Last week, I joined several prominent business leaders from around the world in Davos, Switzerland for the inaugural Cyber Future Dialogue presented by SINET and the Cyber Future Foundation. Just steps away from the World Economic Forum annual meeting, the mission for this dialogue was to establish a set of guiding principles to address current cybersecurity challenges and to drive actions and measures that will help us leverage cybersecurity’s potential.

I joined a panel of cyber chiefs from large financial, telecommunications, and pharmaceutical corporations in insightful discussion on how to measure, monitor, and manage cyber risk for organizations. During the panel, I discussed the fact that every other part of a business has relevant key performance indicators (KPIs) for success, but this is not the case for cybersecurity. Reporting activity is different from measuring performance. Why is our industry the exception? As a trusted advisor to some of the largest and most demanding enterprises worldwide, I believe that there are better ways to measure the success of cybersecurity programs.

One of the biggest challenges facing organizations around the globe is the fact that they have little to no hard data to understand their exposure to threats and overall cybersecurity risk. The most common KPIs organizations use to measure cybersecurity are not directly related to how successful a cybersecurity program is. In most cases, these KPIs aren’t really Key Performance Indicators; they report that work is getting completed (e.g., patches are being applied, incidents are being remediated, etc.), but they aren’t good predictors of outcomes.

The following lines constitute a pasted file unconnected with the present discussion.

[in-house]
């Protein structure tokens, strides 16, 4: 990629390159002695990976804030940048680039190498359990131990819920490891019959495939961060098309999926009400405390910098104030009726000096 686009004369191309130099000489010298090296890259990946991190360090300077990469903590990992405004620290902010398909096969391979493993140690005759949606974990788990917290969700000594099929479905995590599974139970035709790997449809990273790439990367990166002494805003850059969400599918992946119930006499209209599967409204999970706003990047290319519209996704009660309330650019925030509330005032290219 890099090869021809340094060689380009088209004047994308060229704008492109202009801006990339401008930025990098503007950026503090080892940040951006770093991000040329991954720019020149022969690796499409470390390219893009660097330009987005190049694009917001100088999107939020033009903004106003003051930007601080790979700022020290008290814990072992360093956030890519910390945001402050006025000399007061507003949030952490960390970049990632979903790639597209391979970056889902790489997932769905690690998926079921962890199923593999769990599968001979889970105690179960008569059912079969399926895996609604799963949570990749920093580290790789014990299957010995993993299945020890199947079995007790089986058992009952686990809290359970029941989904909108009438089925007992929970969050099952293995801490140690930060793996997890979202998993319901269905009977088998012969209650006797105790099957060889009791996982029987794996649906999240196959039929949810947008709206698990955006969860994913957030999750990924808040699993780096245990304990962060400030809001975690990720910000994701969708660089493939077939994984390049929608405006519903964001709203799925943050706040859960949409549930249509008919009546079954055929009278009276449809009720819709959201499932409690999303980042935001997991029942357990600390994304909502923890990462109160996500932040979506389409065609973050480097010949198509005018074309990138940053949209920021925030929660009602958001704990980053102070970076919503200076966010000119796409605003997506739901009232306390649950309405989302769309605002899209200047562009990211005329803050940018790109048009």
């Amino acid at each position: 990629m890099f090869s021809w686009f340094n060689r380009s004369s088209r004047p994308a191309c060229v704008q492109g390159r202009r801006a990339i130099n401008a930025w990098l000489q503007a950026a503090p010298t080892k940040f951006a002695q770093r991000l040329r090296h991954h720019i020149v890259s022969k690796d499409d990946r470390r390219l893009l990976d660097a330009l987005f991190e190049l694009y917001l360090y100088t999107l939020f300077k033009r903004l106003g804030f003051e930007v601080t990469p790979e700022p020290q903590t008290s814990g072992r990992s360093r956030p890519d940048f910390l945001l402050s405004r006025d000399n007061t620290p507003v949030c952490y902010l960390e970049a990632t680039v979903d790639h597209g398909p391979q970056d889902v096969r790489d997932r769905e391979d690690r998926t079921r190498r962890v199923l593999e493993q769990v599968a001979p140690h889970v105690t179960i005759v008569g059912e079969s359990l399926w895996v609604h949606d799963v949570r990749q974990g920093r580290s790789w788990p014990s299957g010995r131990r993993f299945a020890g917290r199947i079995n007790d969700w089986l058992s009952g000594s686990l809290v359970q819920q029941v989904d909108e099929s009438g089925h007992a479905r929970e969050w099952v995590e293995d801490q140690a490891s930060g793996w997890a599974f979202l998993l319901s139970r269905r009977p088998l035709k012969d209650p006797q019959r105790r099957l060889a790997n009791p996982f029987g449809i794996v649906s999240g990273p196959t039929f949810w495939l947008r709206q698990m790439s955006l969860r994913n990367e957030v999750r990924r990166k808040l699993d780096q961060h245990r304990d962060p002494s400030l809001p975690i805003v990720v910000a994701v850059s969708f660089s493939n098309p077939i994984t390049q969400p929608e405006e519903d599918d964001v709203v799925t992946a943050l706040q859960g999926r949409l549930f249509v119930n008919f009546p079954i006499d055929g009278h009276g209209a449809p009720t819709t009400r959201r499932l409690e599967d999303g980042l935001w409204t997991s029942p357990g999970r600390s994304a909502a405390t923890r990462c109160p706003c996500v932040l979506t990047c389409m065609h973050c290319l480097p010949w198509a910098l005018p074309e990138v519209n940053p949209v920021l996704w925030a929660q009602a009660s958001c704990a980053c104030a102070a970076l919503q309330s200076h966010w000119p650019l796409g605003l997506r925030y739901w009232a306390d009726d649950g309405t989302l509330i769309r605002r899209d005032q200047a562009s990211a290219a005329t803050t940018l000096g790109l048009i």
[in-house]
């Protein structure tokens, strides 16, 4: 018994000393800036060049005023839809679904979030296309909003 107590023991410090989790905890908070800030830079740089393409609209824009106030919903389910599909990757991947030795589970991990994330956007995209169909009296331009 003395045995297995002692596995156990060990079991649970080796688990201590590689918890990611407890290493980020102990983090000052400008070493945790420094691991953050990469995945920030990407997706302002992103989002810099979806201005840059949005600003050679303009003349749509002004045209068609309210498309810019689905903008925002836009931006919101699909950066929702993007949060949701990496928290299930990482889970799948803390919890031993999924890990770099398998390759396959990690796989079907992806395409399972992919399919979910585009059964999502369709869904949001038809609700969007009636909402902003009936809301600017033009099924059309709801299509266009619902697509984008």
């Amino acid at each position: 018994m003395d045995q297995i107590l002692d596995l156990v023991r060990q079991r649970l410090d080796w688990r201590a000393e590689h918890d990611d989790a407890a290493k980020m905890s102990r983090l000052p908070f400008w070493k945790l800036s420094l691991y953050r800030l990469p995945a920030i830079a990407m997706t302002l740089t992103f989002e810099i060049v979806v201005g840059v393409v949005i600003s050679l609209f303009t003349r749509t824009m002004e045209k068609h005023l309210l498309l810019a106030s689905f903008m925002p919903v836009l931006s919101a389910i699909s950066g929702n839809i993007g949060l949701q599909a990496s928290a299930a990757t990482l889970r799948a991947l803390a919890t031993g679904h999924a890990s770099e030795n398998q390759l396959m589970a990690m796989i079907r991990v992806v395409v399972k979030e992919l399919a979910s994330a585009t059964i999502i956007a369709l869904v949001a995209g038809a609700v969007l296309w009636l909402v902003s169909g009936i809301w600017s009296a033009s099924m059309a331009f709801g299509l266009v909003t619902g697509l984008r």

In cybersecurity, everything moves fast—threats, protection, cybercriminals, threat campaigns. The 2018 World Economic Global Risk Report released last week cites cyberattacks as being among the global risks of highest concern to business leaders in advanced economies. According to the risk perception survey that underpins this report, cyberattacks are ranked third among the top five risks in terms of likelihood, and they are viewed by the wider risk community as the risk most likely to intensify in 2018. I believe that if we change the way we measure the success of our cybersecurity programs, we can move away from the current state of fear, uncertainty, and doubt (FUD), and toward a more positive culture that focuses on meaningful business outcomes.

While the discussions that took place in Davos this week were only the beginning of many dialogues to address pressing cybersecurity issues, they were a positive step forward toward a data-driven approach to cybersecurity.